Thursday, December 14, 2017
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The Professional IT School in Manufahi is yet to have access to electricity, which continues to impede the quality of education students receive.

MP Angelica da Costa said the school has not had any electricity since it was established after Timor-Leste gained its independence in 2002.

National MP Angelica da Costa said the school has not had any electricity since it was established after Timor-Leste gained its independence in 2002.

“We all know that students at this school need practical experience, but so far the students must look for a place that has access to electricity so that they can do their practical activities,” she told a parliamentary plenary session.

She also expressed doubt about the quality of teaching because students were only taught theory and did not have the opportunity to participate in practical activities due to the conditions at the school in terms of equipment.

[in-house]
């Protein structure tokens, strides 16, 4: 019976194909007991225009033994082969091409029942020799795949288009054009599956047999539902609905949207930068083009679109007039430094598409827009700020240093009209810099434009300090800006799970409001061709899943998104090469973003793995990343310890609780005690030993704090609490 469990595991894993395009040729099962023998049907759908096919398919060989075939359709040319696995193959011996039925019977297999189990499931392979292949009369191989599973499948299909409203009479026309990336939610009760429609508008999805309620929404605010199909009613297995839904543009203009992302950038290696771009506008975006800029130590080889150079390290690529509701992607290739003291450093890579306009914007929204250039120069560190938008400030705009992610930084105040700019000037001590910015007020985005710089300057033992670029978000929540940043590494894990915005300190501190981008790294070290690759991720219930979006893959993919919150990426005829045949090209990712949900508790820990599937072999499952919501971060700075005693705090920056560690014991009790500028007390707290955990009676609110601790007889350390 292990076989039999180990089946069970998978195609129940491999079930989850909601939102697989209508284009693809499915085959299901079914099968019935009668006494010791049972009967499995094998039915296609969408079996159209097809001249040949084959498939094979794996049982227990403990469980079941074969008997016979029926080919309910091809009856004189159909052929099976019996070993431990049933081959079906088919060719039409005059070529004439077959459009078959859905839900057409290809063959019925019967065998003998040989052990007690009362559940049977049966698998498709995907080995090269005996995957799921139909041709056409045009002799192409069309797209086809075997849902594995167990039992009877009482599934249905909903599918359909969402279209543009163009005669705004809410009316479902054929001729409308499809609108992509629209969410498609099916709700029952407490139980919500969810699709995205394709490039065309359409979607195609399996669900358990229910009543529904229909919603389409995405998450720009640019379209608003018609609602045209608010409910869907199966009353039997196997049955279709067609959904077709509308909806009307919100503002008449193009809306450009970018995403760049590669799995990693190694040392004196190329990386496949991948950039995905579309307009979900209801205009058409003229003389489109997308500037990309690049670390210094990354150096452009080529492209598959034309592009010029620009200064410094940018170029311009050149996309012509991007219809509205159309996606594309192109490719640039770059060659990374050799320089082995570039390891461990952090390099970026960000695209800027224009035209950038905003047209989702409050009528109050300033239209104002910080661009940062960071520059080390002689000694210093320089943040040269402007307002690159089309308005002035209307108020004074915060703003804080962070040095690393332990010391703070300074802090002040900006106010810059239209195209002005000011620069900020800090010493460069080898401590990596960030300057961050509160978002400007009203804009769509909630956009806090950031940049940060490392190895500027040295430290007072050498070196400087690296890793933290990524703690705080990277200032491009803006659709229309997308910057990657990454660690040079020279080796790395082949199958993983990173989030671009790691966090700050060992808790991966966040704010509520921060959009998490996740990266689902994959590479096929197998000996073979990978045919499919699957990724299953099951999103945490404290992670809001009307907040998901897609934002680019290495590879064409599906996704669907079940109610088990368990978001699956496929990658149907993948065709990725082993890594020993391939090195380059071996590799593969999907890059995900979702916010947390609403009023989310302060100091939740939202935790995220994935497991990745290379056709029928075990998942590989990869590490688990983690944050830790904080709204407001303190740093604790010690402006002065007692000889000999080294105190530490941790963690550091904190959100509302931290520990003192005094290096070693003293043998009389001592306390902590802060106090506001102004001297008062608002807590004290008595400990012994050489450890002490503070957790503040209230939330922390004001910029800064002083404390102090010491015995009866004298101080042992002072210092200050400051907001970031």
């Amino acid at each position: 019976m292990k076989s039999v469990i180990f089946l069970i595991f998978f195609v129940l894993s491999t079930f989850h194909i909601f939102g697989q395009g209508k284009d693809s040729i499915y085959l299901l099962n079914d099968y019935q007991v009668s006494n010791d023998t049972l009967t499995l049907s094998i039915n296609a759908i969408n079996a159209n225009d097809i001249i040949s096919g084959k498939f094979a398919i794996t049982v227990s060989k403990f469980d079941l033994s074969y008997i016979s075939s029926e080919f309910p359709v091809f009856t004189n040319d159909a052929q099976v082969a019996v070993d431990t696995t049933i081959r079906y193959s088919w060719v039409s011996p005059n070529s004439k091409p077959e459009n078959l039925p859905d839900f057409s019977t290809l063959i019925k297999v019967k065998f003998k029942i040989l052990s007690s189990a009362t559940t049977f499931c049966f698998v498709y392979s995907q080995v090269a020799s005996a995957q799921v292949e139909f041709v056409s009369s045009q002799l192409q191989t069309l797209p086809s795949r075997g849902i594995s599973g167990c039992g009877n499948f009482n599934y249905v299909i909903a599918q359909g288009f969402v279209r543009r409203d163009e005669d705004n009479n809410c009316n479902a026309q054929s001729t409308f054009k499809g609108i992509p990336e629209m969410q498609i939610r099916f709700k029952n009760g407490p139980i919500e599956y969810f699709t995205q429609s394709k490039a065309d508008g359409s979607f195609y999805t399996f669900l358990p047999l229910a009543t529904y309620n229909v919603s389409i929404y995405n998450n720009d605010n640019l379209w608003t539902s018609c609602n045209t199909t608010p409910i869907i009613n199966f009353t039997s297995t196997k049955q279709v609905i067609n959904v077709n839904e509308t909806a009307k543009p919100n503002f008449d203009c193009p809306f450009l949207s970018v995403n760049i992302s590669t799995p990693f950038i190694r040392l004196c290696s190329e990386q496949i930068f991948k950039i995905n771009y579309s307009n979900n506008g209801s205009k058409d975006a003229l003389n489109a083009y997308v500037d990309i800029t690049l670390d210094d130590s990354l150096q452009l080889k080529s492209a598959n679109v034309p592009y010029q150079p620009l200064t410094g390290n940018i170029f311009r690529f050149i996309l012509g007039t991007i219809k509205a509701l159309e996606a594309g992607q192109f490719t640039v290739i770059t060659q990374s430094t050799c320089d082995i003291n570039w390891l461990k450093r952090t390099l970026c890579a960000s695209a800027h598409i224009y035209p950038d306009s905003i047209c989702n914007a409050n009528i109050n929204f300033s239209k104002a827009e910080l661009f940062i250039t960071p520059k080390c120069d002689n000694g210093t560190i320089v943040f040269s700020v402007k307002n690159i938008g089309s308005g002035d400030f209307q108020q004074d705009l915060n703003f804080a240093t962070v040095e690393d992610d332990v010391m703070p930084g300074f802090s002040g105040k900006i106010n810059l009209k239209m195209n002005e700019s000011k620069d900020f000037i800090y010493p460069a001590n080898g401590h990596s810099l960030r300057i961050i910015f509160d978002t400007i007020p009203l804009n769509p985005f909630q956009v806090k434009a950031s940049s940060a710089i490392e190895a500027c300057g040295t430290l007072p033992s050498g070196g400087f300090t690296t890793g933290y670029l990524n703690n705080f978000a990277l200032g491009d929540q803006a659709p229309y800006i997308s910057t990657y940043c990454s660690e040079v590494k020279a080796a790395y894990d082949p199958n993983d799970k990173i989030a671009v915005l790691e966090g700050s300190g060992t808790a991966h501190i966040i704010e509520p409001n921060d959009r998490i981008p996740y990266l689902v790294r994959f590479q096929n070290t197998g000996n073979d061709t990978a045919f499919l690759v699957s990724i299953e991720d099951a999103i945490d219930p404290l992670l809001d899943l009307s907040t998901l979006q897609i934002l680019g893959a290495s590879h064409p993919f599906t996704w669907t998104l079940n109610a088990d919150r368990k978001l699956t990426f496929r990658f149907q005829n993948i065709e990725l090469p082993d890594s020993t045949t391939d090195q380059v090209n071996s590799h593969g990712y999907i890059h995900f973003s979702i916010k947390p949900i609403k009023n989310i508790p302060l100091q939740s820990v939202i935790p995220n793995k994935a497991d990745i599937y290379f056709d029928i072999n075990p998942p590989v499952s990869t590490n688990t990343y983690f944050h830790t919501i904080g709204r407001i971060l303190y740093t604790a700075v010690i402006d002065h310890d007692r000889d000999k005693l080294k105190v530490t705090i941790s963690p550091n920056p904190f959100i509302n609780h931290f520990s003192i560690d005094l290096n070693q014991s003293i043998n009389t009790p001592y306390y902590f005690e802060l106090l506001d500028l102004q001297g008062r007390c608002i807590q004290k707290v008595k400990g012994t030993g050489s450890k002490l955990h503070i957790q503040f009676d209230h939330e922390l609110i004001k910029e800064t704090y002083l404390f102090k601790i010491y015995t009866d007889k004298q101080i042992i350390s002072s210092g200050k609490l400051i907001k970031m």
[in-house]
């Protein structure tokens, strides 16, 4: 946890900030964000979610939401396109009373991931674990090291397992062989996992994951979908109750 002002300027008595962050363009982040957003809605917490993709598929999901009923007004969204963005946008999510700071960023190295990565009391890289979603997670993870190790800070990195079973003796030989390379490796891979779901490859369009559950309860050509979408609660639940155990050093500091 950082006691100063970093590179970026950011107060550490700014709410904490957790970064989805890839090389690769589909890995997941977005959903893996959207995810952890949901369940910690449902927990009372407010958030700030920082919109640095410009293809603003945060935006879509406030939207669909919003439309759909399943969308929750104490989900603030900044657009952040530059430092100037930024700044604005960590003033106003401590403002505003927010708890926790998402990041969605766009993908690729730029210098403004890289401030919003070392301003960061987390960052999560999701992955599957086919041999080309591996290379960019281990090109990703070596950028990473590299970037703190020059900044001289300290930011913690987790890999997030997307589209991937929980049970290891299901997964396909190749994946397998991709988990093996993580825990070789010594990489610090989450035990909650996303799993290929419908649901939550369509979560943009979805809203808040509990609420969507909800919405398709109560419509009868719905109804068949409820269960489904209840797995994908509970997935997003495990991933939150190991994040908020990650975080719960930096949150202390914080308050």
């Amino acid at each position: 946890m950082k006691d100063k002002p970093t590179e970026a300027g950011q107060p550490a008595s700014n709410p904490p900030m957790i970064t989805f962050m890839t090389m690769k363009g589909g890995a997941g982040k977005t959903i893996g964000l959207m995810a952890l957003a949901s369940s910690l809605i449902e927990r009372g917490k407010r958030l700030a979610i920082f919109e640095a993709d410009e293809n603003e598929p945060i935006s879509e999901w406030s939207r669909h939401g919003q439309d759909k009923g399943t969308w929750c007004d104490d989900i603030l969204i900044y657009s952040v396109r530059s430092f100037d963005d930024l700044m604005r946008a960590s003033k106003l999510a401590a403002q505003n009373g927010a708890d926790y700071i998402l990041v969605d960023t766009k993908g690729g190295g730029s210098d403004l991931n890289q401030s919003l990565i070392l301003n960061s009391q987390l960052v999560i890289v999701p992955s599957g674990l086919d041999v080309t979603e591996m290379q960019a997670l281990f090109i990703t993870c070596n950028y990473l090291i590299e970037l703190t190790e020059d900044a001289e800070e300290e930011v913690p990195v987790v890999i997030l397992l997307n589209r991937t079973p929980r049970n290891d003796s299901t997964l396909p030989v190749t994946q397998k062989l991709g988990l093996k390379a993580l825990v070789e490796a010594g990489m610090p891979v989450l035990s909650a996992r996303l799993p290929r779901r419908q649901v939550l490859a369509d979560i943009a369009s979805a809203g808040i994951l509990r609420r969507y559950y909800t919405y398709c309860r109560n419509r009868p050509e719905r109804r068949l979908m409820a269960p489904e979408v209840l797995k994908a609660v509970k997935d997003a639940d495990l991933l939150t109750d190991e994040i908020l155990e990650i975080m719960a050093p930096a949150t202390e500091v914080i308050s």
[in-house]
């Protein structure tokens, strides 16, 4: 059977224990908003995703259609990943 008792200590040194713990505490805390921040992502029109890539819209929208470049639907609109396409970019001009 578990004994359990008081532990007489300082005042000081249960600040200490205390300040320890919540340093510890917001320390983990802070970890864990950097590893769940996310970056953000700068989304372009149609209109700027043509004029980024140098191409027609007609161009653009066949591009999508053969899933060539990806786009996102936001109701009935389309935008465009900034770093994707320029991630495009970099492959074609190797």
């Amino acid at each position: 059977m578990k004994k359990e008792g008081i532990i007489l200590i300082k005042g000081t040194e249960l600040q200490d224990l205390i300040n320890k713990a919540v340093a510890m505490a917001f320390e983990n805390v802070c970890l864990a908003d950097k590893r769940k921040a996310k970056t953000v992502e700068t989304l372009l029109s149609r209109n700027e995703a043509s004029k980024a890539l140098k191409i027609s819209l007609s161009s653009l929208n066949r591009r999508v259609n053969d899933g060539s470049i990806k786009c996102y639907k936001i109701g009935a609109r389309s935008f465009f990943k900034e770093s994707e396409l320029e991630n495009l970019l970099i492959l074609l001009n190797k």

She said it was serious issue and the government should take action to respond to the difficulties faced by the school in order to ensure education standards so that students were properly prepared for the job market.

Meanwhile, National Secretary of the Timor-Leste Coalition for Education (TLCE) Jose de Jesus said many schools across the country had limited space and lacked basic infrastructure, including electricity.

He also expressed concern over the government’s policy to develop vocational schools across the country as most lacked proper conditions and facilities.

The government has now opened more technical schools in 13 municipalities.

“Because of the school infrastructure in this country it is still not possible to turn general high schools into vocational technical schools because of the conditions,” he said.

Although supportive of developing vocational schools, he called on the government to ensure schools had good infrastructure and access to the necessary equipment.

He said the current limitations faced by schools continued to have a significantly impact on the future of students because even if they finished their studies their practical experience was still incomplete.

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